Charles Cook (New York)
His father was killed during the War of 1812, and a few years later he left home to find work. He became a clerk in a store in Herkimer, New York, then went to Utica, New York and learned how to build canals. From 1823 on, he took part in the construction of the Delaware and Hudson Canal. In 1829, in company with his brothers Hiram and Elbert, he engaged in the construction of the Chemung Canal, and settled at Havana, NY, which was incorporated as a village in 1836. Cook bought large tracts of land and invested in improvements.
In 1846, he ran on the Whig ticket for Canal Commissioner, but was defeated. In 1847, he was one of the first three Canal Commissioners elected under the New York State Constitution of 1846, and drew the one-year term. He was re-elected to a full three-year term in 1848, remaining in office from 1848 to 1851.
In 1854, he finally succeeded in his effort to create Schuyler County, New York with Havana, NY, as the county seat. After only seven years the county seat was moved to Watkins against Cook's fierce opposition.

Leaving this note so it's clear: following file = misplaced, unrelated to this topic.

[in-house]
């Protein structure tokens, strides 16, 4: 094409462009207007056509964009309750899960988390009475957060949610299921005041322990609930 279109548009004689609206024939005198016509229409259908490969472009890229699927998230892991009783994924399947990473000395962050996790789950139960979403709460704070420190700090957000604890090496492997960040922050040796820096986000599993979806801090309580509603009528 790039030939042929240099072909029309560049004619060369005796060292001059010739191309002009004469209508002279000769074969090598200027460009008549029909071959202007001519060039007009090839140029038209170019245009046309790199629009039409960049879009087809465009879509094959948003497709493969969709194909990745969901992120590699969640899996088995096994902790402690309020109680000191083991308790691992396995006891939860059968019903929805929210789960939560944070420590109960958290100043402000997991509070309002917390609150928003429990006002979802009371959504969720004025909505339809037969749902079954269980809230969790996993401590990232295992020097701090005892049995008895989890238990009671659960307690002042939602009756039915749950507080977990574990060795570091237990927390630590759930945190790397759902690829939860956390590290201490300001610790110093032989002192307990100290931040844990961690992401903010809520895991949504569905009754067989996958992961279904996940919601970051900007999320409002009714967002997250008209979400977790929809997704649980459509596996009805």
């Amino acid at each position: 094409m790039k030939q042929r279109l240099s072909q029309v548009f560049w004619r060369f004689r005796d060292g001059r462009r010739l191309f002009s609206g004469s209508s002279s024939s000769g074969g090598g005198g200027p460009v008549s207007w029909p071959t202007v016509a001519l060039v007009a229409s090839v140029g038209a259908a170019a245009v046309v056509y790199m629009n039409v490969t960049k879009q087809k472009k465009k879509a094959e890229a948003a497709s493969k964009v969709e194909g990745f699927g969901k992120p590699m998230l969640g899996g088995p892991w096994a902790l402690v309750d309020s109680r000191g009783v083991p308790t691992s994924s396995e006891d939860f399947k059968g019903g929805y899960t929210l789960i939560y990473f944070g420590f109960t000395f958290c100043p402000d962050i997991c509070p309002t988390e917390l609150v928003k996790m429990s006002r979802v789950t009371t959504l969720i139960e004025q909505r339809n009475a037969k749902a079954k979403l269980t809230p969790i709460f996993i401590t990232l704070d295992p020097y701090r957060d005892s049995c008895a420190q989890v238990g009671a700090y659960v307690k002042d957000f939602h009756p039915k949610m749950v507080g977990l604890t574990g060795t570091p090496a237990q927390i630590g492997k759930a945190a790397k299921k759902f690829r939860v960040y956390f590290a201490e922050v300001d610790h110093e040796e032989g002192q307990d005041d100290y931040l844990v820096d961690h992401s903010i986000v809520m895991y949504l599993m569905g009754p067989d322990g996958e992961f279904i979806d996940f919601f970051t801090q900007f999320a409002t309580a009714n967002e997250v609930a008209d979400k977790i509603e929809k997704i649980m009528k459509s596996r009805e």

He was one of the owners of the Blossburg Coal Company, in Blossburg, Pennsylvania. He took part in the construction of the Erie Railway from Binghamton, New York to Elmira, New York which was used for the shipping of the coal.
He founded Cook Academy at Havana, NY, a boarding high school which closed after World War II. The building houses now the New York Academy of Fire Sciences.
He never married. The estate was inherited by his brother Elbert.
- The Village of Havana changed its name to Montour Falls in 1890.
- The New York Civil List compiled by Franklin Benjamin Hough (page 42; Weed, Parsons and Co., 1858)
- The New-York Civil List compiled by Franklin Benjamin Hough, Stephen C. Hutchins & Edgar Albert Werner (pages 406 and 443; Weed, Parsons and Co., Albany NY, 1867)
-  Bust unveiled, with bio, in NYT on November 21, 1886
-  Charles Cook - The Father of Schuyler County by Barbara H. Bell in The Crooked Lake Review (April 1995)
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